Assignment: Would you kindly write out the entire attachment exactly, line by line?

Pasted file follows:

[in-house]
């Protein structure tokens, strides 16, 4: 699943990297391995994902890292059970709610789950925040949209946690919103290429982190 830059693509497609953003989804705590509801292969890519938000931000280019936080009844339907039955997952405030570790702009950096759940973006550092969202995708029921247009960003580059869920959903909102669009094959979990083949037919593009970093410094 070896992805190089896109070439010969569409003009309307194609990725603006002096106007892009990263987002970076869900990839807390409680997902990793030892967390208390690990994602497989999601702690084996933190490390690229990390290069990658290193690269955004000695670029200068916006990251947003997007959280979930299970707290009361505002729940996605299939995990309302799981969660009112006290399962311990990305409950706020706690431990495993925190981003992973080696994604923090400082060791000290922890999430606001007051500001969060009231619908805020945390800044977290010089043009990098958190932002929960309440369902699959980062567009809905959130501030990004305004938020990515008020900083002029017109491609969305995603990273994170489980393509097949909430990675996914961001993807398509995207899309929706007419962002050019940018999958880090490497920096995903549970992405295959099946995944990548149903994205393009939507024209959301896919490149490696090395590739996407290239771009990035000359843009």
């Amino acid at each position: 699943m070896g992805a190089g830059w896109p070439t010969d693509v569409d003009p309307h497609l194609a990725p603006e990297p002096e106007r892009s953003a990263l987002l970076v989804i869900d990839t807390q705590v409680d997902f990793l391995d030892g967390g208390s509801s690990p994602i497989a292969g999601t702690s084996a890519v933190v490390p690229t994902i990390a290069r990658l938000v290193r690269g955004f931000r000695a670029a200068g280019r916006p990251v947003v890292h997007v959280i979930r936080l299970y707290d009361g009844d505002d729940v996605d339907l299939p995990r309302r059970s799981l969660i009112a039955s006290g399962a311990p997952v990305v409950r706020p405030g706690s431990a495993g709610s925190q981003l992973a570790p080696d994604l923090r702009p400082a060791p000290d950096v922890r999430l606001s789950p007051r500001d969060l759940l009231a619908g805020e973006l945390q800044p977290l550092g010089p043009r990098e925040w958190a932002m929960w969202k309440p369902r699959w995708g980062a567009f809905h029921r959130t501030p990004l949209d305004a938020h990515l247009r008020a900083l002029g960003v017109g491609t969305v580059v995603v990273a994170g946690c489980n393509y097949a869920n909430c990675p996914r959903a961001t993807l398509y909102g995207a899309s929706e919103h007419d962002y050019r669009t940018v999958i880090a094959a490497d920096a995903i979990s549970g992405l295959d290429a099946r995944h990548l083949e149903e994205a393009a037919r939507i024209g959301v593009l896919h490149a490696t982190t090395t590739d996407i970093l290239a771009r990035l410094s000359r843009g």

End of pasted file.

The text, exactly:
[in-house]
């Protein structure tokens, strides 16, 4: 699943990297391995994902890292059970709610789950925040949209946690919103290429982190 830059693509497609953003989804705590509801292969890519938000931000280019936080009844339907039955997952405030570790702009950096759940973006550092969202995708029921247009960003580059869920959903909102669009094959979990083949037919593009970093410094 070896992805190089896109070439010969569409003009309307194609990725603006002096106007892009990263987002970076869900990839807390409680997902990793030892967390208390690990994602497989999601702690084996933190490390690229990390290069990658290193690269955004000695670029200068916006990251947003997007959280979930299970707290009361505002729940996605299939995990309302799981969660009112006290399962311990990305409950706020706690431990495993925190981003992973080696994604923090400082060791000290922890999430606001007051500001969060009231619908805020945390800044977290010089043009990098958190932002929960309440369902699959980062567009809905959130501030990004305004938020990515008020900083002029017109491609969305995603990273994170489980393509097949909430990675996914961001993807398509995207899309929706007419962002050019940018999958880090490497920096995903549970992405295959099946995944990548149903994205393009939507024209959301896919490149490696090395590739996407290239771009990035000359843009």
């Amino acid at each position: 699943m070896g992805a190089g830059w896109p070439t010969d693509v569409d003009p309307h497609l194609a990725p603006e990297p002096e106007r892009s953003a990263l987002l970076v989804i869900d990839t807390q705590v409680d997902f990793l391995d030892g967390g208390s509801s690990p994602i497989a292969g999601t702690s084996a890519v933190v490390p690229t994902i990390a290069r990658l938000v290193r690269g955004f931000r000695a670029a200068g280019r916006p990251v947003v890292h997007v959280i979930r936080l299970y707290d009361g009844d505002d729940v996605d339907l299939p995990r309302r059970s799981l969660i009112a039955s006290g399962a311990p997952v990305v409950r706020p405030g706690s431990a495993g709610s925190q981003l992973a570790p080696d994604l923090r702009p400082a060791p000290d950096v922890r999430l606001s789950p007051r500001d969060l759940l009231a619908g805020e973006l945390q800044p977290l550092g010089p043009r990098e925040w958190a932002m929960w969202k309440p369902r699959w995708g980062a567009f809905h029921r959130t501030p990004l949209d305004a938020h990515l247009r008020a900083l002029g960003v017109g491609t969305v580059v995603v990273a994170g946690c489980n393509y097949a869920n909430c990675p996914r959903a961001t993807l398509y909102g995207a899309s929706e919103h007419d962002y050019r669009t940018v999958i880090a094959a490497d920096a995903i979990s549970g992405l295959d290429a099946r995944h990548l083949e149903e994205a393009a037919r939507i024209g959301v593009l896919h490149a490696t982190t090395t590739d996407i970093l290239a771009r990035l410094s000359r843009g």